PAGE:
AbbevilleMummy and Confus_ed should take off their ideological blinkers and stop labeling everything that that they disagree with as "offensive" and "stupid".
Seb's point re the student loan system is spot on. AbbevilleMummy has not got a clue when she claims that
most of us have cleared our student loan repayments by the time we kick back and relax with our sprogs
The large majority of those starting university now - whether men or women - will not have paid off their student loans in full by the time they have their first child. Unfortunately, people like AbbevilleMummy don't realise what a complete shitshow the current student loan system is. If she wanted to actually educate herself this article the FT published in July would be a good place to start: https://www.ft.com/content/bb2d8cfe-4d8 ... 9ecd3b86fc
to clear borrowings and interest on the average student debt of £44,000 within 30 years, Mr Lewis calculates that graduates would need a starting salary of about £40,000 with 2 per cent above inflation pay rises each year, and take no time off for travelling or raising a family in the next 30 years.
What Seb is describing re student loans is what those of us who work in insurance label "adverse selection", i.e. the propensity to take them out will be higher among those who are less likely to pay them back (at all or in full).
However, this 15 year old girl has got it badly wrong if she thinks not going to university and starting as a PA in a bank or a law firm will get her a husband on a high-earning career trajectory. The era of hospital consultants marrying nurses, investment banking directors marrying their PAs or law firm senior associates marrying their secretaries ended twenty years ago if not even earlier. Why did it end:
(1) Unlike the 1980s, the graduate intake in these places is 50/50 men/women or relatively close to it. The women on graduate career track are also looking for husbands and ever study has shown that women are less likely to marry a man with a lower income than vice versa. In fact, these days I see more women marrying men with lower incomes / less hectic careers, but I don't see the opposite. These days the men on career track marry the women on graduate career track. And, believe me, the women on graduate track are merciless if one of the admin / support staff shows an interest in one of their male peers.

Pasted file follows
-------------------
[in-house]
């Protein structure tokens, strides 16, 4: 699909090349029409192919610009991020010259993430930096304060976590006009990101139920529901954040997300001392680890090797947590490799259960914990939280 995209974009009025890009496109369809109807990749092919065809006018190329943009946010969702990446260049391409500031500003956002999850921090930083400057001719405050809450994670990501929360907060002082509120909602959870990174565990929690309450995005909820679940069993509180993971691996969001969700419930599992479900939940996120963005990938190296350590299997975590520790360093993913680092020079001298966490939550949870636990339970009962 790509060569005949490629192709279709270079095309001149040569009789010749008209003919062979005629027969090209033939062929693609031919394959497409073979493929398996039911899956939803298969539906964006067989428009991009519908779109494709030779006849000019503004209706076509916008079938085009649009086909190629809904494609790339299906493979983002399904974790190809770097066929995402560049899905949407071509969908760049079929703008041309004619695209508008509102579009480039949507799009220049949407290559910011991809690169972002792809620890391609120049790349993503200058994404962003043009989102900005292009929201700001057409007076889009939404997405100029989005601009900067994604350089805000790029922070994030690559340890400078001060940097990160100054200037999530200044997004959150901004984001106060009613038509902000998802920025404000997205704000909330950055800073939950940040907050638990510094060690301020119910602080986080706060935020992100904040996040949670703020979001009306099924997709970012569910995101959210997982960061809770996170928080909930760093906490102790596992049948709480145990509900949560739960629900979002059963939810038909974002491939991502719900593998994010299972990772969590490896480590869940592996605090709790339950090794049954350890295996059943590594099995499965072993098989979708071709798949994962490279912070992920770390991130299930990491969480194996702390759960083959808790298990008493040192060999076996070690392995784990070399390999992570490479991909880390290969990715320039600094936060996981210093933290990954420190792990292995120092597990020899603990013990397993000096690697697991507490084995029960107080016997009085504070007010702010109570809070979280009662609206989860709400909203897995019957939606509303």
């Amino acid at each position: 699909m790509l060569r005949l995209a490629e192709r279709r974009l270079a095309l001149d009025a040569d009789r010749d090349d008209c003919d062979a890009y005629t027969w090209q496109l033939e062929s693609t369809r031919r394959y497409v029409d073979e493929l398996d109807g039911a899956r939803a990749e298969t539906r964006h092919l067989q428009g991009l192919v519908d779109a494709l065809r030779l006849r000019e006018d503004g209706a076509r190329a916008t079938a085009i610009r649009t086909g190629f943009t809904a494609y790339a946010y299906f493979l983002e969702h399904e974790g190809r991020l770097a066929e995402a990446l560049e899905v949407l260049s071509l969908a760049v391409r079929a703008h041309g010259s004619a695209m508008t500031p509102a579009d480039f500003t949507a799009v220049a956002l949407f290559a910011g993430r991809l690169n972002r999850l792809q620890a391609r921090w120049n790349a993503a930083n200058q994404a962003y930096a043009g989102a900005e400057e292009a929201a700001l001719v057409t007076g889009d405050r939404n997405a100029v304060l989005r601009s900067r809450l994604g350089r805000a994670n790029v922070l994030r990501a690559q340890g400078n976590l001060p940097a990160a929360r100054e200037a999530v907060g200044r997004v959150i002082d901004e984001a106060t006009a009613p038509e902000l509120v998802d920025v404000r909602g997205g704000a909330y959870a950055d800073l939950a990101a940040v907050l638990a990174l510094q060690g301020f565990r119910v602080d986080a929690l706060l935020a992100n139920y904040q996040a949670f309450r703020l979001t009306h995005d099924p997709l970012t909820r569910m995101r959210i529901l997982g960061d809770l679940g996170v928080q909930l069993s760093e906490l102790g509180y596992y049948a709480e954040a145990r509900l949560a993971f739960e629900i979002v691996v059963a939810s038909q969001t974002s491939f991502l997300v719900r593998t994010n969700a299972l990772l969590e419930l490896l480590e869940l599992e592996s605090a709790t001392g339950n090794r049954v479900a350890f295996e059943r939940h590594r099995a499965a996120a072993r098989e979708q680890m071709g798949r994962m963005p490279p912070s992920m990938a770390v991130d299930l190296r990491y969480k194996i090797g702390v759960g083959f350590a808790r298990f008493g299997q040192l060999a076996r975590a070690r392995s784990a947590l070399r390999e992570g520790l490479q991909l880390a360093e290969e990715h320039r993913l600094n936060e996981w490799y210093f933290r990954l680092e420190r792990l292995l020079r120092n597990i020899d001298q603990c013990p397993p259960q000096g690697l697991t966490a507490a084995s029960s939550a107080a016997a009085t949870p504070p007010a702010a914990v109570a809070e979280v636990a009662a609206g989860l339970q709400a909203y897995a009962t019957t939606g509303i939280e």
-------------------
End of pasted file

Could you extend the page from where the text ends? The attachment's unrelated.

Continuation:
(2) The income and social class gap between those on the graduate career track and support staff has grown in the past 20 years. I'm not sure that this 15 year old girl realises how little a PA earns in the City - starting at £18k and maybe going up to £30k after many years. Yes, of course there are executive PAs on £45k or £65k or whatever, but that's after a lot of experience and likely past the average marriage age.
(3) The property prices mean that although one partner's earnings might be secondary post having children, what that partner has earned over the previous 10-15 years matters a lot. I know of a case where an acquaintance (early 30s) broke up with his girlfriend of a year (also early 30s) as she had a decent income but no savings because he said that she had no capital to support them buying together. In this era of high property prices relative to income capital accumulation matters. This 15 year old girl is looking at couples who are a generation older and who were well up the property ladder before the prices rose.
As far as meeting partners at university is concerned that doesn't happen much at all these days (Kate and Wills excepted). However, what university is important for is developing a social circle which you have post-university, i.e. meeting the people through whom you will post-university meet prospective partners. And of course different universities have very different student bodies, even ones that are considered similar academically, e.g. University of Exeter vs KCL vs University of Birmingham.
Seb: I suggest you tell the above to this 15 year old girl.